Further, there is disclosed in a third aspect and first embodiment a welded sports ball made according to any embodiment of the second aspect and first embodiment.

Finally, there is disclosed a welded sports ball, wherein the inter-panel bond strength is in excess of 100 N pulling strength, and a welded sports ball, wherein the inter-panel bond strength is in excess of 100 N pulling strength and made according to any of the methods disclosed herein above and below .

BRIEF DESCRIPTION OF THE DRAWINGS

Figure 1 : Examples of sports balls .

Figure 2 : Examples of sports ball panels.

Figure 3: Examples of sports ball panel cross-sections.

Figure 4 : Examples of welded seams between adjacent panels.

Figure 5: Examples of sports ball panel cross-sections.

Figure 6: Examples of sports ball panel cross-sections.

Figure 7 : Examples of sports ball panel cross-sections.

Figure 8 : Triple point welding arrangement.

DEFINITIONS

An outer layer of the sport ball casing in the sense of the present application shall be understood as the layer facing outward in a finished ball comprising a casing and an inner bladder .

An inner layer of the sport ball casing in the sense of the present application shall be understood as the layer facing inward in a finished ball comprising a casing and an inner bladder .

A further layer of the sport ball casing in the sense of the present application means a layer positioned between the outer layer and an inner layer.

A non weldable material as defined in accordance with the present invention shall be understood as a material which does not become weldable under ultrasonic heating conditions, even if it may otherwise soften or melt.

DETAILED DESCRIPTION

In accordance with the invention, the inventor has pursued the production of inflatable sports balls comprising a casing (la, lb) manufactured from a plurality of flange welded panels (3) and an inner bladder by using various methods of ultrasonic welding and through decoupling the weld seam (4) from the ultrasonic weld head by applying a thin, not weldable flange layer (34) on the panel flange (11,21) and adjacent to the weldable layer (31) between the weld head and the panel flanges to be welded.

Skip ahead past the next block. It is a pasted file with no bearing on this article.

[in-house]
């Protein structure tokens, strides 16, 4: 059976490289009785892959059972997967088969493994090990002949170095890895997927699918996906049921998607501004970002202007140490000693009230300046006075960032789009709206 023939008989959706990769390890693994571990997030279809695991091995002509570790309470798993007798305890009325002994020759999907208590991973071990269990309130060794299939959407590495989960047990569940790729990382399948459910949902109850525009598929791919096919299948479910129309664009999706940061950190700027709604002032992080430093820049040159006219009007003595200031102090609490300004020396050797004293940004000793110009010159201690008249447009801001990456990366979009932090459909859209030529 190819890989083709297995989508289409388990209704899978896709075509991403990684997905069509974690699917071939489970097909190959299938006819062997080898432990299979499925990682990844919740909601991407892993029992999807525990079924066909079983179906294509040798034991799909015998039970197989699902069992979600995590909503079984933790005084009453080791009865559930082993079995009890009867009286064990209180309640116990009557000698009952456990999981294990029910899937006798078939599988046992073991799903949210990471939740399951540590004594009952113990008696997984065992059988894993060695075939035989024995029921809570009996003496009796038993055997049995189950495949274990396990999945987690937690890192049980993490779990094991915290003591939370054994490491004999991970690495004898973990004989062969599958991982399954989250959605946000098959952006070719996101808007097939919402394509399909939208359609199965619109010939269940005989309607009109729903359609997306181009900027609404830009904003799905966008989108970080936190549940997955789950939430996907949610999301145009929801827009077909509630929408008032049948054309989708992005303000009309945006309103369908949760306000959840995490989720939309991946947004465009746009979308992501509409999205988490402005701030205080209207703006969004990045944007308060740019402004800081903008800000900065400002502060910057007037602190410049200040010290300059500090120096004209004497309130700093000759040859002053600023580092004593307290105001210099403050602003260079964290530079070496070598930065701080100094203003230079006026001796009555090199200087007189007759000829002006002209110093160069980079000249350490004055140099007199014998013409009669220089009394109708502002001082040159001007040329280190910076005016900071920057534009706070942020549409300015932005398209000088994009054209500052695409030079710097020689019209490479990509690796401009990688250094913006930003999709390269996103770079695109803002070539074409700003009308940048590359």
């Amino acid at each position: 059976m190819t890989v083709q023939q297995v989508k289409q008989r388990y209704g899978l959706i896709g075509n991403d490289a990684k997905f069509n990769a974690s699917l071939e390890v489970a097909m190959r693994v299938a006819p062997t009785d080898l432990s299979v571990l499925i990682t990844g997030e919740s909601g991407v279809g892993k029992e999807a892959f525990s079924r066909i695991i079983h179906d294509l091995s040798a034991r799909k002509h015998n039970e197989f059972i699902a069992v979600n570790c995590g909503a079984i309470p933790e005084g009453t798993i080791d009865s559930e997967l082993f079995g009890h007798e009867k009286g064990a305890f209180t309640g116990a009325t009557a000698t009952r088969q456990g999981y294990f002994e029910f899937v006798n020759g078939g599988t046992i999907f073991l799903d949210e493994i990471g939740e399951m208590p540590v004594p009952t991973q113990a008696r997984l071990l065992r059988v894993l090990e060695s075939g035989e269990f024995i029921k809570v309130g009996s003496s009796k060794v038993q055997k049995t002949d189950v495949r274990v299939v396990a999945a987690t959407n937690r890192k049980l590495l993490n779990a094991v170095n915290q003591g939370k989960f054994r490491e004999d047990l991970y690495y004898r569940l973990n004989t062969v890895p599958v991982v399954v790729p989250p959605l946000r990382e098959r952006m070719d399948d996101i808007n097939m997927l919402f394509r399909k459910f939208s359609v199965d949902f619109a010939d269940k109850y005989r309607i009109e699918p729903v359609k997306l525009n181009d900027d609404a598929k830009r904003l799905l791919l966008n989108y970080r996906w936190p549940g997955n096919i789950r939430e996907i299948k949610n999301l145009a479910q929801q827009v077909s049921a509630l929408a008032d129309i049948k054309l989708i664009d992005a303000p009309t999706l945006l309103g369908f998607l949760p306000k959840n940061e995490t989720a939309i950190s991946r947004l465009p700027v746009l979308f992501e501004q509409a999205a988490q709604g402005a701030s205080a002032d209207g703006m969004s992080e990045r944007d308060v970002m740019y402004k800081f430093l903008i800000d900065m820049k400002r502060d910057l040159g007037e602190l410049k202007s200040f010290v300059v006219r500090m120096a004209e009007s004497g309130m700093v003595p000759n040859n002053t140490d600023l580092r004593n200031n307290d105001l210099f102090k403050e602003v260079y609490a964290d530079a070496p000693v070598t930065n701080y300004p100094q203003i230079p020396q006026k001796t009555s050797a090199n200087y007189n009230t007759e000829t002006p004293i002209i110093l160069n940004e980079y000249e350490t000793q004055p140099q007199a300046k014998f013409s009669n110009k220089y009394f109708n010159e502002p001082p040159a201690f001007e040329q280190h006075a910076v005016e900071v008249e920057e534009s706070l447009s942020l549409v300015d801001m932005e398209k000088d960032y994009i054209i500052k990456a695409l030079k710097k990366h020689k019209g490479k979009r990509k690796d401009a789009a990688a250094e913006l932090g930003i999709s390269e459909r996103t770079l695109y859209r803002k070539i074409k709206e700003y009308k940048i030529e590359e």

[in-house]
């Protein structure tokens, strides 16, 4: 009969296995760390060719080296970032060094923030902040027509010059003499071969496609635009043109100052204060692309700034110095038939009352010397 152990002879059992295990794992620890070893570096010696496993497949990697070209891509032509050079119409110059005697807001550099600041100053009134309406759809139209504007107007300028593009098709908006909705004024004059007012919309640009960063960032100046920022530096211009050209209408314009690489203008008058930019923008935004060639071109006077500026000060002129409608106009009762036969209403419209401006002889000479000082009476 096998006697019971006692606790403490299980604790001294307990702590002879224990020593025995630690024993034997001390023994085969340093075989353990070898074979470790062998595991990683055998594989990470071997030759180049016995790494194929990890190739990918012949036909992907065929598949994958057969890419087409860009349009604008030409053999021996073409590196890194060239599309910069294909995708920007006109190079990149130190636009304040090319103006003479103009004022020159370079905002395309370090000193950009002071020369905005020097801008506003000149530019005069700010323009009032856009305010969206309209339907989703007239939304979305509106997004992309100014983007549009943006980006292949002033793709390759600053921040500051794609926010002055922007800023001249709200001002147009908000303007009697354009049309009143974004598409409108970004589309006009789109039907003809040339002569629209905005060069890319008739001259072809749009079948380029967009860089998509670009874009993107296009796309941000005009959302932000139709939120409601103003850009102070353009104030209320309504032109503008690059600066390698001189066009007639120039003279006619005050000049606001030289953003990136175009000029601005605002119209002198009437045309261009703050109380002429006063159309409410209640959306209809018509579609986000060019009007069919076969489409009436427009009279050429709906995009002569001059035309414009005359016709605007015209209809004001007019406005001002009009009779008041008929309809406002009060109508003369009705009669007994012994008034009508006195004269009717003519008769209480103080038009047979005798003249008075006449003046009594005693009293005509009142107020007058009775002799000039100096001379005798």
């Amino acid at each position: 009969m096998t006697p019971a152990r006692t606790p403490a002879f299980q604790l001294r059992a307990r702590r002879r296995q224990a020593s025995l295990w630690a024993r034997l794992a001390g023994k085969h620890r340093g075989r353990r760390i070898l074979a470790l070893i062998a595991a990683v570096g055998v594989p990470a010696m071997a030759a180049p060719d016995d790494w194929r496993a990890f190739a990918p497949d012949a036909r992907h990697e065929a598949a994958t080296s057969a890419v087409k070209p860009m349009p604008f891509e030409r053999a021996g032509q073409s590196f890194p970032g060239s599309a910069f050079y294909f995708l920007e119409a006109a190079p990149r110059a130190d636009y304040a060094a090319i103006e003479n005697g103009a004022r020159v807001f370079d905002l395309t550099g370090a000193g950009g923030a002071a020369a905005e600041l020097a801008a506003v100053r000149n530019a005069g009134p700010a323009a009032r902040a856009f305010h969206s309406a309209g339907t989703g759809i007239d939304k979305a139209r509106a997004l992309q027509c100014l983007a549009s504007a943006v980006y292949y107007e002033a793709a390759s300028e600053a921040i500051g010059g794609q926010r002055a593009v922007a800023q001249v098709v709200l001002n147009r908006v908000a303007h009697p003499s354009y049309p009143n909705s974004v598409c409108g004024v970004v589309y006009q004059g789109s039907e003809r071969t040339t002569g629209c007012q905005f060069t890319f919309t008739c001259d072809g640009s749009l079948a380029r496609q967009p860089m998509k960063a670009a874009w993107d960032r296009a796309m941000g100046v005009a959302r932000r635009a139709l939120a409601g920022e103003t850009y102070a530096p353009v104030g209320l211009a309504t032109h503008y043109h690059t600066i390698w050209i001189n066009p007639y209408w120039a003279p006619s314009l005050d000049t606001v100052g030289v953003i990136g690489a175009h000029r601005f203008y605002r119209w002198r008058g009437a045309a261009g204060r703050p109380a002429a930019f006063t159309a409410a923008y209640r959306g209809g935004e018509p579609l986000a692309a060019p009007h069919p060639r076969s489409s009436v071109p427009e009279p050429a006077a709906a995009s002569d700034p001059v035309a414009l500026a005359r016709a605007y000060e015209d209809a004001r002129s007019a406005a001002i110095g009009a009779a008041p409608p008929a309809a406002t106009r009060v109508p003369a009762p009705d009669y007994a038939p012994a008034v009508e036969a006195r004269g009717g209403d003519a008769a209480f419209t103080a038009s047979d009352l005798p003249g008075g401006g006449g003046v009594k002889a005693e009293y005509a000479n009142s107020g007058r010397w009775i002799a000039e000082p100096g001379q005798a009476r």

In accordance with the invention there is therefore disclosed a method of making a sports ball's casing (la, lb), the casing (la, lb) comprising a predetermined plurality of flange welded panels (3) , and defining an exterior surface (2a) comprising a network of grooves (9), and an interior surface (2b) comprising a network of weld seams (4) oriented substantially perpendicular to said exterior surface (2a) , each panel (3) comprising a weldable, thermoplastic outer layer (31) for forming part of said exterior surface (2a) and a further layer (32,33,34) for forming part of said interior surface (2b), and where on each panel (3) there is defined a panel center area (13,23) peripherally enclosed by flanges (11,21) , said flanges (11,21) comprising at least a part of said weldable, thermoplastic outer layer (31); said method comprising: i. providing at least a first (41) and a second (42) panel (3) comprising respective flanges (11,21); ii. providing on a respective flange (11,21) a thin, not weldable flange layer (34) adjacent to the weldable, thermoplastic outer layer (31); iii. forming a weld seam (4) using ultrasound between the thermoplastic outer layer (31) of a respective flange on the first panel (41) in contact with the thermoplastic outer layer (31) of an abutting, respective flange on the second panel (42) thereby forming a combined panel such that the thin non weldable flange layer (34) is positioned adjacent to the weldable layer (31) between the weld head and the panel flanges when forming a weld seam (4) . In a non-limiting example, the thin non weldable layer may be an additional layer or may be formed in-situ by collapsing an adjacent second or middle layer (32) as described below.